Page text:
Mexico’s migrants gaze north – and no ‘racist’ law will stop them

In the frontier town of Nogales, few of the locals believe Arizona’s harsh new anti-immigrant laws will prove effective

Paul Harris
The Observer [UK]
2 May 2010

Rogelio Cuvas is just the kind of migrant that the state of Arizona would like to keep out. A 39-year-old shop worker, he was deported from the US last week after spending 10 years in Los Angeles. Now he finds himself in the ramshackle Mexican border town of Nogales, just over 1,000 miles south of Phoenix, where lawmakers have passed draconian anti-immigrant legislation.

Yesterday tens of thousands of Hispanics marched through American cities in protest at the new laws, which instruct the state police to demand the papers of anyone they suspect might be illegal. A nationwide campaign is under way to boycott the Grand Canyon State. Pop stars such as Shakira and Gloria Estefan have publicly condemned the new laws that have appalled liberal America.

Cuvas is unworried. In LA the manager of the shop where he worked reported him as an illegal and he was promptly swept up and dumped back over the border. But he has no intention of going back to his home province of Jalisco on Mexico’s Pacific coast. Nor is he planning to stay in Nogales for long, where there is little work and no prospects. “I’ll stay here for a month or two. Then I’ll go back to the US. There is nothing for me here,” he said.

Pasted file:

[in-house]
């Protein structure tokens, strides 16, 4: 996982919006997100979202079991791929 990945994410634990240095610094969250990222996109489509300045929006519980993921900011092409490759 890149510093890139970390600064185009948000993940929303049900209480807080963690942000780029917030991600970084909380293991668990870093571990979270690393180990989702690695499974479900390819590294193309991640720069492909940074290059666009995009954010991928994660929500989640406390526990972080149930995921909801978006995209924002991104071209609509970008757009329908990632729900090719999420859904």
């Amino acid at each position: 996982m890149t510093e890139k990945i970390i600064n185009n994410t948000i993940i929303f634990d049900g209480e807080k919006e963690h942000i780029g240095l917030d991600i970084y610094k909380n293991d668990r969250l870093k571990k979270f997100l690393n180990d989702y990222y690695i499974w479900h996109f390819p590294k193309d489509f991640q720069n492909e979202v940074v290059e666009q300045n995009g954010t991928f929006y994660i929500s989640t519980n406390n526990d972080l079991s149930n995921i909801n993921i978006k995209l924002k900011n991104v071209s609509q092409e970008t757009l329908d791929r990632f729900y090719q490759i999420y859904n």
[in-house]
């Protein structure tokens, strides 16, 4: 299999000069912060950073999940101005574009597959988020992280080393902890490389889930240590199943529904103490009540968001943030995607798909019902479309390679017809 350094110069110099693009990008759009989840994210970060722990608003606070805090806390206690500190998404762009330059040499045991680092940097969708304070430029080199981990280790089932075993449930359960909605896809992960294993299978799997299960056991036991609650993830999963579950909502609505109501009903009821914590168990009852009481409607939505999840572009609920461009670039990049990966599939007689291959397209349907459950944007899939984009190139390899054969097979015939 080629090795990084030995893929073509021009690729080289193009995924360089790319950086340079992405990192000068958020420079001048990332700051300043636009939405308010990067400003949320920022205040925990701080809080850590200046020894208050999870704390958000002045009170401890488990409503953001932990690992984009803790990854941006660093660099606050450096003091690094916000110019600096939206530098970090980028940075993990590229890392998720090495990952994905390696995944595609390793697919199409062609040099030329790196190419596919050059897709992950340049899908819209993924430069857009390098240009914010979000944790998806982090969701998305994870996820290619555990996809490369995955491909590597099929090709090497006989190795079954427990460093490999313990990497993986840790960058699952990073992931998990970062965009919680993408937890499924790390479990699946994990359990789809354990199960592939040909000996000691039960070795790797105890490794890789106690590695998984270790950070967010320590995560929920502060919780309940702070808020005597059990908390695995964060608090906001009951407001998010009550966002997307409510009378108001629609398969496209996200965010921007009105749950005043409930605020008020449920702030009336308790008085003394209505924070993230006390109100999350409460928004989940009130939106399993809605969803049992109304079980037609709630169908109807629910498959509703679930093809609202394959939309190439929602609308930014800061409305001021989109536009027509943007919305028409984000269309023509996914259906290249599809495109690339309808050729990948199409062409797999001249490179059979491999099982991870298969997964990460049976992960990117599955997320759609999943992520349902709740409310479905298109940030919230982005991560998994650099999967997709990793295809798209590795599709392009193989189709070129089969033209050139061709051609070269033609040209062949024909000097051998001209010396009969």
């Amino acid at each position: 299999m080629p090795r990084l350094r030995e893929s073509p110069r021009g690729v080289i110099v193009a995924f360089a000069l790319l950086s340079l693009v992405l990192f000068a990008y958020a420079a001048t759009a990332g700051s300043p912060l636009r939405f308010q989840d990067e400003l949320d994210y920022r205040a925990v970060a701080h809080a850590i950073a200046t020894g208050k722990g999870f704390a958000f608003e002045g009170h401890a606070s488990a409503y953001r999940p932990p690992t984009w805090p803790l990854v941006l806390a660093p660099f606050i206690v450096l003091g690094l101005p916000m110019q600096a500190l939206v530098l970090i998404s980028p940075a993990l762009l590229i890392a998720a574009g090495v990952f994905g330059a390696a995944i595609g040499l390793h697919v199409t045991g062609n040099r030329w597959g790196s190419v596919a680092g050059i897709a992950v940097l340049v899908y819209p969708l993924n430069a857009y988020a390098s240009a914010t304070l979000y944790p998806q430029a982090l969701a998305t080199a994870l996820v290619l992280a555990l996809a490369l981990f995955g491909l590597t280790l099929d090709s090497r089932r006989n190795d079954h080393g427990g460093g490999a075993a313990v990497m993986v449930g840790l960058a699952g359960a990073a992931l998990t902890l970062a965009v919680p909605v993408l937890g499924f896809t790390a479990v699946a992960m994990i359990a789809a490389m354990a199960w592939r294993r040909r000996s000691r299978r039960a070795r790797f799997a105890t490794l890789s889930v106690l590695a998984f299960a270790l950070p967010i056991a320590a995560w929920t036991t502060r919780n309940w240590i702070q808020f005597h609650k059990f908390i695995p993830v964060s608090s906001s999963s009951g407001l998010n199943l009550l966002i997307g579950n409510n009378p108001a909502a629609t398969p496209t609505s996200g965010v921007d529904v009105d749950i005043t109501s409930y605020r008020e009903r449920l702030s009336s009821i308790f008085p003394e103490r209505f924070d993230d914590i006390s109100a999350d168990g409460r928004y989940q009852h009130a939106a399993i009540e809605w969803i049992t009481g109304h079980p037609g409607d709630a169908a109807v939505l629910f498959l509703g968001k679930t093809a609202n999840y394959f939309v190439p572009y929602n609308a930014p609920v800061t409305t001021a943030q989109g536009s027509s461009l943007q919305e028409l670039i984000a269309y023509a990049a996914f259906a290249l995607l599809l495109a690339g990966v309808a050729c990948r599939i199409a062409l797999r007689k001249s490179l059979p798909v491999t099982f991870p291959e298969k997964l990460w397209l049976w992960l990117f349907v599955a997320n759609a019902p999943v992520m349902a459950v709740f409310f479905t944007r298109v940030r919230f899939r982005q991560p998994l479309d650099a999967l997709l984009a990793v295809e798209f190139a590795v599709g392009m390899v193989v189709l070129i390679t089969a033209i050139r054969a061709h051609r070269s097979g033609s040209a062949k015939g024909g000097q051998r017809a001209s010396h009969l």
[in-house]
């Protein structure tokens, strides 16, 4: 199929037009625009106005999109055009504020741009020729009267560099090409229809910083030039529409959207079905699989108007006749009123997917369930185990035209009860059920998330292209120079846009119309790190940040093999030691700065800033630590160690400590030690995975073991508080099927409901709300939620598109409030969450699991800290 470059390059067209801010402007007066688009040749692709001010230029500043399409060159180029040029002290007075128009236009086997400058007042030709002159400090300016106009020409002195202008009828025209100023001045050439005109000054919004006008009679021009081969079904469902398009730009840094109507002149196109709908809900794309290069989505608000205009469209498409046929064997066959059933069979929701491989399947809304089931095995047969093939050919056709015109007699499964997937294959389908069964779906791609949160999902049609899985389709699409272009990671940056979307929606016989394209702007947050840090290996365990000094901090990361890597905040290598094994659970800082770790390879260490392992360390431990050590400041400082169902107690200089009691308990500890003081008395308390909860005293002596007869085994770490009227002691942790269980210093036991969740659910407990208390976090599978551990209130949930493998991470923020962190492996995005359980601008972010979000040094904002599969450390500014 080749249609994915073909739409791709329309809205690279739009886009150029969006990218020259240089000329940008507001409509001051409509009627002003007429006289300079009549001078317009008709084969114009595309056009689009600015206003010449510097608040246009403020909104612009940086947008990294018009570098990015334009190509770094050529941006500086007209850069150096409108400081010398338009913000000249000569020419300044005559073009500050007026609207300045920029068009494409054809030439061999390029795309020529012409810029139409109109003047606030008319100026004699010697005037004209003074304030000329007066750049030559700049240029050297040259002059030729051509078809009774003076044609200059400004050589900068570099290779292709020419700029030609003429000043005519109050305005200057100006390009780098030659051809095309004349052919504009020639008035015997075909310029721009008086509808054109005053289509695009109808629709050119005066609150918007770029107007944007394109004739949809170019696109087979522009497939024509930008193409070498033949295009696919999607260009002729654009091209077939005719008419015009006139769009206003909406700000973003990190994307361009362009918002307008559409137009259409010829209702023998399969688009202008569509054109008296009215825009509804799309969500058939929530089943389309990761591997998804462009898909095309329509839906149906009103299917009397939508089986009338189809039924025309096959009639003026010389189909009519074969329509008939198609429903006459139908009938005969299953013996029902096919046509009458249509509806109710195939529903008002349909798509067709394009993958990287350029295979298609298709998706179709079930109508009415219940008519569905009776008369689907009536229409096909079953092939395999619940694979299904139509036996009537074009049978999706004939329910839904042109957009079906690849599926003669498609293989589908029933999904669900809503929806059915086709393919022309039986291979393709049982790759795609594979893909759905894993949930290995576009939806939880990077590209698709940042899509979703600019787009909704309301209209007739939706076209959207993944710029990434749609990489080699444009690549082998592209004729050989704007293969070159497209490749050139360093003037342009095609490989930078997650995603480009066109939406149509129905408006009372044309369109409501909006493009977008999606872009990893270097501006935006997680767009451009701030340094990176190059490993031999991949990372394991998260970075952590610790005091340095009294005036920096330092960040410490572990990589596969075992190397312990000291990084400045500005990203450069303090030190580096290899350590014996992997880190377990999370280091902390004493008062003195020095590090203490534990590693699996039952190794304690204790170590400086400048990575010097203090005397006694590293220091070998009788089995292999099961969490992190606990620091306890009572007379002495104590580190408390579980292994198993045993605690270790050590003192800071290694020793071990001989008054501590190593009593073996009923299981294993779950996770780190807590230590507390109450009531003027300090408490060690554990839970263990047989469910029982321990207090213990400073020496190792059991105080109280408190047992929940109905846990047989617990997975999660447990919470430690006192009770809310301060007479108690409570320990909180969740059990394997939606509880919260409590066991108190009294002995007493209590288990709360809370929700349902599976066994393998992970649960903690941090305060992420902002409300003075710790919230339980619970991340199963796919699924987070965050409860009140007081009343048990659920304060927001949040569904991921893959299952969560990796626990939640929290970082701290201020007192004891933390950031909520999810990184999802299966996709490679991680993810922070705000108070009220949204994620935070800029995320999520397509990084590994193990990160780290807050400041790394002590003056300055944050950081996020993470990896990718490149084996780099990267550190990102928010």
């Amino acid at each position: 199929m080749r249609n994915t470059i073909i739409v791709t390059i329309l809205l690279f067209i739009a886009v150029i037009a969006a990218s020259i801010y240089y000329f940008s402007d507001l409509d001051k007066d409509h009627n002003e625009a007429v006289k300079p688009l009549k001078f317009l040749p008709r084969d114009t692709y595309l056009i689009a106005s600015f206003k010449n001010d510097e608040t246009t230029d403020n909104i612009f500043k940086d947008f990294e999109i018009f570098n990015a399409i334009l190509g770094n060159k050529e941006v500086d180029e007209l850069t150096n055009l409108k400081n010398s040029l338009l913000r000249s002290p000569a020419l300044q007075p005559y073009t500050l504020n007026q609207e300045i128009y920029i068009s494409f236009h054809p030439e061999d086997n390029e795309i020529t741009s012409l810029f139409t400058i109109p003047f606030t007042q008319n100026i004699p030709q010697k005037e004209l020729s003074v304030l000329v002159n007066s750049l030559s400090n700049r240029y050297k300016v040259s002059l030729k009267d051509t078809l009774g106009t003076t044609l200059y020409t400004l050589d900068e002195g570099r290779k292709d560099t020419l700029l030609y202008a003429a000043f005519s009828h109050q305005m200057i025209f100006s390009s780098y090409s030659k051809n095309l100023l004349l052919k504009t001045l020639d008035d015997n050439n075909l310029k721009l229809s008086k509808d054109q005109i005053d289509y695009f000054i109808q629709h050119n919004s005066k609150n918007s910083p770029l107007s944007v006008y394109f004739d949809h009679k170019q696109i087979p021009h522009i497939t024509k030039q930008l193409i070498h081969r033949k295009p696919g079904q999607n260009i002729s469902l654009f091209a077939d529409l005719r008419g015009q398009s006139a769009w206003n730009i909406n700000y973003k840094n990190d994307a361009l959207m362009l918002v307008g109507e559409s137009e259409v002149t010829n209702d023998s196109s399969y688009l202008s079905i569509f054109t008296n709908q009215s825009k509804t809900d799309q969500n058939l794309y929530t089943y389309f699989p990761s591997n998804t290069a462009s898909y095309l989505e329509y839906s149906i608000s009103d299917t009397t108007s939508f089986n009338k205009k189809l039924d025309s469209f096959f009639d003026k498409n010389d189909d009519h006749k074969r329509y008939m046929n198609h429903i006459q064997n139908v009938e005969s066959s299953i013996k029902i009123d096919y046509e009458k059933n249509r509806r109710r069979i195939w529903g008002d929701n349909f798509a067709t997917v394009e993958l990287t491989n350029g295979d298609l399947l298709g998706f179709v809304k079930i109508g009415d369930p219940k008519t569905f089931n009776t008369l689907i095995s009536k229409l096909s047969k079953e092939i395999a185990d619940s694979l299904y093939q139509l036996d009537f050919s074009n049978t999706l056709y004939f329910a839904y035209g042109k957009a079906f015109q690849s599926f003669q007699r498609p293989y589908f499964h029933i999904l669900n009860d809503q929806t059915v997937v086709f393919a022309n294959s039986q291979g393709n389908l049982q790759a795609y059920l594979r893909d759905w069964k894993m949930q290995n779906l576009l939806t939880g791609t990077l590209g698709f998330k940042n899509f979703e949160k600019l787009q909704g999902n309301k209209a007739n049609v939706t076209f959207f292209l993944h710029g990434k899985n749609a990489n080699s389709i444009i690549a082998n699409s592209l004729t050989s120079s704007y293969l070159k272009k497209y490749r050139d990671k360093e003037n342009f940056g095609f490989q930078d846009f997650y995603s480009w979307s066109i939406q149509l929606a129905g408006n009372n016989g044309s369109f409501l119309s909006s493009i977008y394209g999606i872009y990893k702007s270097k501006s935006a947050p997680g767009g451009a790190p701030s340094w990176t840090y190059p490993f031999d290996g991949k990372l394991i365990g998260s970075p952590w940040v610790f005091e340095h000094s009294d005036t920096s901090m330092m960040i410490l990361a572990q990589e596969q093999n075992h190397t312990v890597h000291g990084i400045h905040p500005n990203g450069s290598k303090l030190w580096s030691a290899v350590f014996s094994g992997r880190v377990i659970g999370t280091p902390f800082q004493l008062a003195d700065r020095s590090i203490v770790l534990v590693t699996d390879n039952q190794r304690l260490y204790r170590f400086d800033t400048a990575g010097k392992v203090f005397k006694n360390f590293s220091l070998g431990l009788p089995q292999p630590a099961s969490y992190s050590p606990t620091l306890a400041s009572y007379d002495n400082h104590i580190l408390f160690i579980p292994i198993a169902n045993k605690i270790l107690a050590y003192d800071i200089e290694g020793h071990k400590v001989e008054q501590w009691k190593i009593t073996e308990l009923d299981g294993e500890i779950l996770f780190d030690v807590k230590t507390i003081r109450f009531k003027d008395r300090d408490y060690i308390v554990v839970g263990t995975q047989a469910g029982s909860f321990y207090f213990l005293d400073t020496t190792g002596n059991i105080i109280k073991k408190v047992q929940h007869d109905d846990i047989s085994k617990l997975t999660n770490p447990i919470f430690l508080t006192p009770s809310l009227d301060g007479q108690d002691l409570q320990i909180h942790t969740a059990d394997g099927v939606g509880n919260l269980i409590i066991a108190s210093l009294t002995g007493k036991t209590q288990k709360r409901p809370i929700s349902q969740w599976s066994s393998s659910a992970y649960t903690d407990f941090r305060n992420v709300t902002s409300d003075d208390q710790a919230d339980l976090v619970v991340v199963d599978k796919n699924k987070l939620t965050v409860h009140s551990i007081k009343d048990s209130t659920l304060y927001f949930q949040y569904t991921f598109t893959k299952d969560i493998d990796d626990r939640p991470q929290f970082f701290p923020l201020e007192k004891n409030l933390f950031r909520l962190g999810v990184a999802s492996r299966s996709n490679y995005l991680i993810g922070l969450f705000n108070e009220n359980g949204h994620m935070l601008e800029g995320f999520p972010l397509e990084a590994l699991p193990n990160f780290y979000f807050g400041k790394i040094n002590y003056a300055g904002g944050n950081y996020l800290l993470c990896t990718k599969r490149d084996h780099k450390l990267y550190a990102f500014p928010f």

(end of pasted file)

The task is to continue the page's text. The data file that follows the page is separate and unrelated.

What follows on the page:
In Nogales, there is fierce anger at a measure that many see as naked racism. But there is also a stoic realisation that the law will not change the situation. It might make life more difficult for legal and illegal immigrants in America, it might humiliate and stoke fear, but it will do little to stop the flood of immigrants to the north where the lure of jobs and an escape from poverty are more powerful than the threat of discrimination.

The article continues at the Guardian/Observer.

Read also, “A carefully crafted immigration law in Arizon,” by Byron York of the Washington Examiner.

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